Hip resurfacing has evolved in the last eight years. The original hip resurfacing replacements were done 30 to 40 years ago and failed because of poor design and materials. Nowadays the design has significantly improved. Hip resurfacing is still a total hip replacement, however, it is more bone conserving leaving the femoral neck and head attached. If the hip fails then a revision standard total hip replacement can be performed without much difficulty.
Resurfacing a hip is similar to a total hip replacement from a surgical perspective. Instead of resecting the arthritic femoral head, the head is reshaped and resurfaced with a metal mushroom-like cap. This is cemented in place. The socket is prepared in a similar fashion to a total hip replacement. The socket is press-fitted into the acetabular bone and bone grows into the socket.
Risks of hip resurfacing replacement are similar to total hip replacement. In addition to those standard risks a hip resurfacing replacement may fail due to a femoral neck fracture or softening of the bone (avascular necrosis).
The advantages of hip resurfacing replacement include reduced dislocation, restores leg lengths, restores "normal anatomy" and the hip appears to be more durable allowing one to perform higher impact activity. The metal on metal technology has been present for the past 30 years and has proved successful.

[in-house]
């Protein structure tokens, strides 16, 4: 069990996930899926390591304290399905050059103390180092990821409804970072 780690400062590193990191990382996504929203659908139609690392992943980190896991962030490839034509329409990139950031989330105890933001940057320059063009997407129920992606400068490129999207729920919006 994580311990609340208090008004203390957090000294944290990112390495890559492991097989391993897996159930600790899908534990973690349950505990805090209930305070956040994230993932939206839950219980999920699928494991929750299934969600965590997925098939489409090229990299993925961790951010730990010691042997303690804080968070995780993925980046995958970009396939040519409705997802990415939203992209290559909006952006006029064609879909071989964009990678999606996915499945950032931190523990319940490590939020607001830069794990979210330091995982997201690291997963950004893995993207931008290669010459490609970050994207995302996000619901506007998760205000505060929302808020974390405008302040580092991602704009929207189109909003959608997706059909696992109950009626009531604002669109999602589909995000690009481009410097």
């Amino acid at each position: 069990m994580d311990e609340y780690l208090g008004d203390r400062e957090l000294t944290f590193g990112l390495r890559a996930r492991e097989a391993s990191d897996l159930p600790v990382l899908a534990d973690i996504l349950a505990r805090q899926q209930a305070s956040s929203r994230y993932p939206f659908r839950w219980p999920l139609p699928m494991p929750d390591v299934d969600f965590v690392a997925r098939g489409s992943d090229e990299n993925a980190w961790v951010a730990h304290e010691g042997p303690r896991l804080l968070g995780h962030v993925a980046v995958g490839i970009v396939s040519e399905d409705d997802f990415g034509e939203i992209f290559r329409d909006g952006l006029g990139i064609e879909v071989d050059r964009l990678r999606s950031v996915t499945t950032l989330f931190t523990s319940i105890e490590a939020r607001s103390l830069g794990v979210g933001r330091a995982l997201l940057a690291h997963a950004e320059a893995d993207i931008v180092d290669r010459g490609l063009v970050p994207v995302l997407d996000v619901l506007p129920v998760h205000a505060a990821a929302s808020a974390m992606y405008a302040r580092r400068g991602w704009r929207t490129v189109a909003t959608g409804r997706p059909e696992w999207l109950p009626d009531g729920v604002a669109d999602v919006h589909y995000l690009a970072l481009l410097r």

Minimally invasive hip resurfacing replacement surgery and navigation:
Instruments have been designed that allow for smaller incision surgery. This is reflected in less tissue damage and slightly quicker recovery rates. The wounds are also a little smaller. It must be pointed out, however, that six months following the surgery there is no difference in the outcome between a standard incision hip and a mini incision hip.
Navigation is the latest technology that allows more accurate placement of the components to re-establish the normal hip biomechanics. This new technology is still evolving.